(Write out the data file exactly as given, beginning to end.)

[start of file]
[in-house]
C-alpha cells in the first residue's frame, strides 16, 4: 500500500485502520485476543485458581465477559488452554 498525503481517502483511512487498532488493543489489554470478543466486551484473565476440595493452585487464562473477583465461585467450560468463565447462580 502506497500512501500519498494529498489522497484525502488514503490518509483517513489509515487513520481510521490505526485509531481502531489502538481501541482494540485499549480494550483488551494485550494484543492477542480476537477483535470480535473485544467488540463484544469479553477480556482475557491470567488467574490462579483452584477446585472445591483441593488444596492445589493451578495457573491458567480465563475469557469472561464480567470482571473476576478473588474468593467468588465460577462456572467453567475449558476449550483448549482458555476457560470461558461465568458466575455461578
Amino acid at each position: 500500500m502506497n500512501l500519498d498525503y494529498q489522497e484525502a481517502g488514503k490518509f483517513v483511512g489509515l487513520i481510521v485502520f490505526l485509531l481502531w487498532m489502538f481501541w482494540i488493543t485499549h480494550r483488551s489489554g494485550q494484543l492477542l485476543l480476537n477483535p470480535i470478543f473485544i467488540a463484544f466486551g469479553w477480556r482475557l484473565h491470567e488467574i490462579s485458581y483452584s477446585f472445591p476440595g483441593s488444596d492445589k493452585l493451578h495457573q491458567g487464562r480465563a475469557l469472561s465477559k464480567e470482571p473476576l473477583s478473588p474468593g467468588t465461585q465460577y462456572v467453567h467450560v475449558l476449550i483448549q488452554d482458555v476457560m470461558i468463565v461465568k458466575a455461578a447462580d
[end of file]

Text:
[in-house]
C-alpha cells in the first residue's frame, strides 16, 4: 500500500485502520485476543485458581465477559488452554 498525503481517502483511512487498532488493543489489554470478543466486551484473565476440595493452585487464562473477583465461585467450560468463565447462580 502506497500512501500519498494529498489522497484525502488514503490518509483517513489509515487513520481510521490505526485509531481502531489502538481501541482494540485499549480494550483488551494485550494484543492477542480476537477483535470480535473485544467488540463484544469479553477480556482475557491470567488467574490462579483452584477446585472445591483441593488444596492445589493451578495457573491458567480465563475469557469472561464480567470482571473476576478473588474468593467468588465460577462456572467453567475449558476449550483448549482458555476457560470461558461465568458466575455461578
Amino acid at each position: 500500500m502506497n500512501l500519498d498525503y494529498q489522497e484525502a481517502g488514503k490518509f483517513v483511512g489509515l487513520i481510521v485502520f490505526l485509531l481502531w487498532m489502538f481501541w482494540i488493543t485499549h480494550r483488551s489489554g494485550q494484543l492477542l485476543l480476537n477483535p470480535i470478543f473485544i467488540a463484544f466486551g469479553w477480556r482475557l484473565h491470567e488467574i490462579s485458581y483452584s477446585f472445591p476440595g483441593s488444596d492445589k493452585l493451578h495457573q491458567g487464562r480465563a475469557l469472561s465477559k464480567e470482571p473476576l473477583s478473588p474468593g467468588t465461585q465460577y462456572v467453567h467450560v475449558l476449550i483448549q488452554d482458555v476457560m470461558i468463565v461465568k458466575a455461578a447462580d